Scientists discover a new cystic fibrosis treatment approach 

Scientists discover a new cystic fibrosis treatment approach 
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Emerging research from Cold Spring Harbour could mean a new cystic fibrosis treatment is on the horizon.

The latest cystic fibrosis treatment method, headed by Laboratory Profession  Adrian Krainer from Cold Spring Harbour, is based on antisense oligonucleotides (ASOs). ASOs are molecules that can be used to control protein levels in cells. Krainer employed the ASO technology to develop the first-ever FDA-approved treatment for spinal muscular atrophy called Spinraza®. 

Following this triumph, Krainer applied this technology to create a new cystic fibrosis treatment approach, where patients struggle to create enough of a protein called CFTR. His team used ASOs to make more of an imperfect but still functional version of CFTR. This exciting development shaped the potentially life-changing cystic fibrosis treatment.

The future of cystic fibrosis treatment

The imperfect CFTR protein is a gene mutation, causing the cells to receive the incorrect directions for making the protein. Krainer’s ASOs trick the cells into following faulty instructions creating the imperfect CFTR protein. The scientists found that with cystic fibrosis, it is better to have imperfect proteins than none at all. As a result, this cystic fibrosis treatment approach improved lung function and could be used to improve symptoms in cystic fibrosis patients with this mutation.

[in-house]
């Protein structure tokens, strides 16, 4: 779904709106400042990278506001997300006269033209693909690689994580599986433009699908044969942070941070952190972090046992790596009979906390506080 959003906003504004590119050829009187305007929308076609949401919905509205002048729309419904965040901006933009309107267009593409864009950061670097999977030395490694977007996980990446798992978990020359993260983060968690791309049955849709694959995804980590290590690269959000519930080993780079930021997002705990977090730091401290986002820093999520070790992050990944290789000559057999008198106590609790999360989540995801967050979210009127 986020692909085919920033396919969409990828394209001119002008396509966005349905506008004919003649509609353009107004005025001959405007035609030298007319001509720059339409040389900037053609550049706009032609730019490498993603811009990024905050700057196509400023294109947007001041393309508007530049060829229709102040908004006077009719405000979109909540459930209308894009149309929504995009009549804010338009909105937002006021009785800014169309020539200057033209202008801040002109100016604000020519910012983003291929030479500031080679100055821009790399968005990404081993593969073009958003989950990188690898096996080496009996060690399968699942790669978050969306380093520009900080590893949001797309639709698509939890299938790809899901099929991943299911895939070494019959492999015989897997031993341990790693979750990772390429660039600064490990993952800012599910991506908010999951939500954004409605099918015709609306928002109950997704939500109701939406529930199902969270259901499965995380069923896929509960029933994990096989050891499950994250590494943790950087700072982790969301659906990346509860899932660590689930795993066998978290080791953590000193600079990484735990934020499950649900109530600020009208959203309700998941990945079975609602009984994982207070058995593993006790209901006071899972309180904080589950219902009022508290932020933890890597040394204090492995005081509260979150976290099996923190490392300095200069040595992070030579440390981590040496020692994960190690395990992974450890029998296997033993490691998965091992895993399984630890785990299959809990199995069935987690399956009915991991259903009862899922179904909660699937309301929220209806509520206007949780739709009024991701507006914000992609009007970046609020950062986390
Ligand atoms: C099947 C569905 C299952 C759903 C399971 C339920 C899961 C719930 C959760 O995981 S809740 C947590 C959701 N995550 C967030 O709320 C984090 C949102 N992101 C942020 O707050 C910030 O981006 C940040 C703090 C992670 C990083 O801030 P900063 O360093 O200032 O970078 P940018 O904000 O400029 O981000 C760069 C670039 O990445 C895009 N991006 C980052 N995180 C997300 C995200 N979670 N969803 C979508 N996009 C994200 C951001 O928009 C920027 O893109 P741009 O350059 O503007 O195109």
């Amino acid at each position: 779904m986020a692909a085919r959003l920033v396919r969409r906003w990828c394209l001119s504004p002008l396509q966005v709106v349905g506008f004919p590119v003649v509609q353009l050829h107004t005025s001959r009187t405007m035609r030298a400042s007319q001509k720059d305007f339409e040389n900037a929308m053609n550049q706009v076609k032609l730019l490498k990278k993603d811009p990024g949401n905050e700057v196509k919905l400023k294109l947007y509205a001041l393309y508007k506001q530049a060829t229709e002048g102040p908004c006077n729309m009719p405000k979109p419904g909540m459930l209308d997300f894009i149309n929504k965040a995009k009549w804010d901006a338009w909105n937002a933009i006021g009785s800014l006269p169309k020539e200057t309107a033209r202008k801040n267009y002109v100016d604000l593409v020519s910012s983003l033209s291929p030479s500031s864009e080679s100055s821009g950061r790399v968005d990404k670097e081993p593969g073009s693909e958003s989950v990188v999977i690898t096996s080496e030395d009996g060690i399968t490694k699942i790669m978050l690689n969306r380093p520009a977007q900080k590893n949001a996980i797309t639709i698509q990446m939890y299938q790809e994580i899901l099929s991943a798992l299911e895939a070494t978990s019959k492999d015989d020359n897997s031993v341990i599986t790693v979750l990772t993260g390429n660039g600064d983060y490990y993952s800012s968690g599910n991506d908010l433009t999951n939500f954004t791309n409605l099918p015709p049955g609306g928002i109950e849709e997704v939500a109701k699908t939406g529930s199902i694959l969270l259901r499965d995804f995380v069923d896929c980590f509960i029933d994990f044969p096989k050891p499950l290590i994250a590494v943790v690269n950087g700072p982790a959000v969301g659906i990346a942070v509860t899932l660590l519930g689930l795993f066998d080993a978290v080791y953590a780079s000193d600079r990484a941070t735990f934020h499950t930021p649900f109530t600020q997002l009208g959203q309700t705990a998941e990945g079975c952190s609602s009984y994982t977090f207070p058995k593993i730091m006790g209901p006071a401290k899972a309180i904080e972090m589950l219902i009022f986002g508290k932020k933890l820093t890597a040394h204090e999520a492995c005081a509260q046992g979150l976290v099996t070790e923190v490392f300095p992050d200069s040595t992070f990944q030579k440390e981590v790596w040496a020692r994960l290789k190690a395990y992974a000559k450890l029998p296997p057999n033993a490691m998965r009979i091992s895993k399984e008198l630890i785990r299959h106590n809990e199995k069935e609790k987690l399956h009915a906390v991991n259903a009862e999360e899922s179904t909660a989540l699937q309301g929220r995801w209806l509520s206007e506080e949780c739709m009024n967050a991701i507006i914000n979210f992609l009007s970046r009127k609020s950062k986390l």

Krainer noted that he hopes to continue expanding the potential of ASO technology in treatment approaches. He commented that the future of ASOs may increasingly become a route to tailor therapies specific to unique genetic mutations. “If more of this type of drug, ASOs, are approved,” Krainer concluded, “I wouldn’t be surprised if in the not-so-distant future ASOs become a routine way to make personalised medicines.” 

What is cystic fibrosis?

Cystic fibrosis is an inherited condition causing sticky mucus to build up in the lungs and digestive system. Most cases are discovered at birth using the newborn screening heel prick test, and symptoms often start in early childhood. The condition worsens over time and slowly damages the lung and digestive system. 

Currently, there is no cure for cystic fibrosis; however, many treatments exist to control the symptoms, reduce or prevent complications and improve quality of life. Medications are available to treat the affected lungs, including antibiotics, bronchodilators and steroids. 

Health professionals may also encourage physical activity as a form of cystic fibrosis treatment. It can help clear mucus from the lungs and improve overall health. Furthermore, airway clearance techniques and dietary changes can be employed to clear the lungs. 



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